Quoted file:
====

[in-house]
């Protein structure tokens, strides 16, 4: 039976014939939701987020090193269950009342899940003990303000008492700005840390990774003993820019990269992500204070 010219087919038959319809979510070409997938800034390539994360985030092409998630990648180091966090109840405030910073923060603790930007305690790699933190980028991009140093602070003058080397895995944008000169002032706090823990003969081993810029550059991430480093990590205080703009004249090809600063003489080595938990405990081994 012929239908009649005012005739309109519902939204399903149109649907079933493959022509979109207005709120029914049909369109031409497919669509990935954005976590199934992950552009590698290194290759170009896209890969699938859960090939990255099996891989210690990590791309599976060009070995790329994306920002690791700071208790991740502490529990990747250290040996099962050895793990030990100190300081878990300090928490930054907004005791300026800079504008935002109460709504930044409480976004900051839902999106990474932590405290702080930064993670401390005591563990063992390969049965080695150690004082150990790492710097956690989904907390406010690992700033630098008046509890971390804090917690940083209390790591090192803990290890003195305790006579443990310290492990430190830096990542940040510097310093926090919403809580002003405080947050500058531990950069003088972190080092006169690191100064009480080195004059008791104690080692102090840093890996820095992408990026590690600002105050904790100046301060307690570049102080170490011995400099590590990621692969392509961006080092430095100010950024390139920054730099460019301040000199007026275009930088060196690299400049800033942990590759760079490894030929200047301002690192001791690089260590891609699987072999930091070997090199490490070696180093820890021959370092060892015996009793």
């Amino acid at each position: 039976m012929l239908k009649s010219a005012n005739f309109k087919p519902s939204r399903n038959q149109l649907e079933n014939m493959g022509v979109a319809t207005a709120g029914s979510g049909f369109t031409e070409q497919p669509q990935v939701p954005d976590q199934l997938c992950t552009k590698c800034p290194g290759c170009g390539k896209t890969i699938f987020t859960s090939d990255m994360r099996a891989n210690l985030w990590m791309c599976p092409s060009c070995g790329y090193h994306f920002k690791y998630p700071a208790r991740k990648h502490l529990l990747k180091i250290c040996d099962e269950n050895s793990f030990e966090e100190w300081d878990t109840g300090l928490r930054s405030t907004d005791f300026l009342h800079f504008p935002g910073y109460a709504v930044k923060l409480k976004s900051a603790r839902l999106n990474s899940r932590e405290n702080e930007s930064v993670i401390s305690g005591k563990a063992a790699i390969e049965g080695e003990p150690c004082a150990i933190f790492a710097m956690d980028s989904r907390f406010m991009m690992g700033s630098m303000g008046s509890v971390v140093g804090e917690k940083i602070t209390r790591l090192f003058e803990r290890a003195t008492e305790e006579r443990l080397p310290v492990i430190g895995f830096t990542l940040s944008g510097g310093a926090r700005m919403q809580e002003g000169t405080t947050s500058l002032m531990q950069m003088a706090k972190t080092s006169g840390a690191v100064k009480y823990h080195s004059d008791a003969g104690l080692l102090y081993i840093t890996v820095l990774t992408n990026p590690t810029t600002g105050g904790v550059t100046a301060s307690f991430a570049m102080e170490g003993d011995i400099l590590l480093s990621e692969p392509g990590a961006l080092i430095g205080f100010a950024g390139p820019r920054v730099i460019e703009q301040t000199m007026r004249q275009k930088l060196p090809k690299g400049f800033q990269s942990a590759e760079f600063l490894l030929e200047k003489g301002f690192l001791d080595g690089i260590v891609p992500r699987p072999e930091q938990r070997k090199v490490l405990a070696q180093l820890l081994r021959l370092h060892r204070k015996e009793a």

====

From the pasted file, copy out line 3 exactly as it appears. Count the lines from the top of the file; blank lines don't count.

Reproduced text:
């Amino acid at each position: 039976m012929l239908k009649s010219a005012n005739f309109k087919p519902s939204r399903n038959q149109l649907e079933n014939m493959g022509v979109a319809t207005a709120g029914s979510g049909f369109t031409e070409q497919p669509q990935v939701p954005d976590q199934l997938c992950t552009k590698c800034p290194g290759c170009g390539k896209t890969i699938f987020t859960s090939d990255m994360r099996a891989n210690l985030w990590m791309c599976p092409s060009c070995g790329y090193h994306f920002k690791y998630p700071a208790r991740k990648h502490l529990l990747k180091i250290c040996d099962e269950n050895s793990f030990e966090e100190w300081d878990t109840g300090l928490r930054s405030t907004d005791f300026l009342h800079f504008p935002g910073y109460a709504v930044k923060l409480k976004s900051a603790r839902l999106n990474s899940r932590e405290n702080e930007s930064v993670i401390s305690g005591k563990a063992a790699i390969e049965g080695e003990p150690c004082a150990i933190f790492a710097m956690d980028s989904r907390f406010m991009m690992g700033s630098m303000g008046s509890v971390v140093g804090e917690k940083i602070t209390r790591l090192f003058e803990r290890a003195t008492e305790e006579r443990l080397p310290v492990i430190g895995f830096t990542l940040s944008g510097g310093a926090r700005m919403q809580e002003g000169t405080t947050s500058l002032m531990q950069m003088a706090k972190t080092s006169g840390a690191v100064k009480y823990h080195s004059d008791a003969g104690l080692l102090y081993i840093t890996v820095l990774t992408n990026p590690t810029t600002g105050g904790v550059t100046a301060s307690f991430a570049m102080e170490g003993d011995i400099l590590l480093s990621e692969p392509g990590a961006l080092i430095g205080f100010a950024g390139p820019r920054v730099i460019e703009q301040t000199m007026r004249q275009k930088l060196p090809k690299g400049f800033q990269s942990a590759e760079f600063l490894l030929e200047k003489g301002f690192l001791d080595g690089i260590v891609p992500r699987p072999e930091q938990r070997k090199v490490l405990a070696q180093l820890l081994r021959l370092h060892r204070k015996e009793a």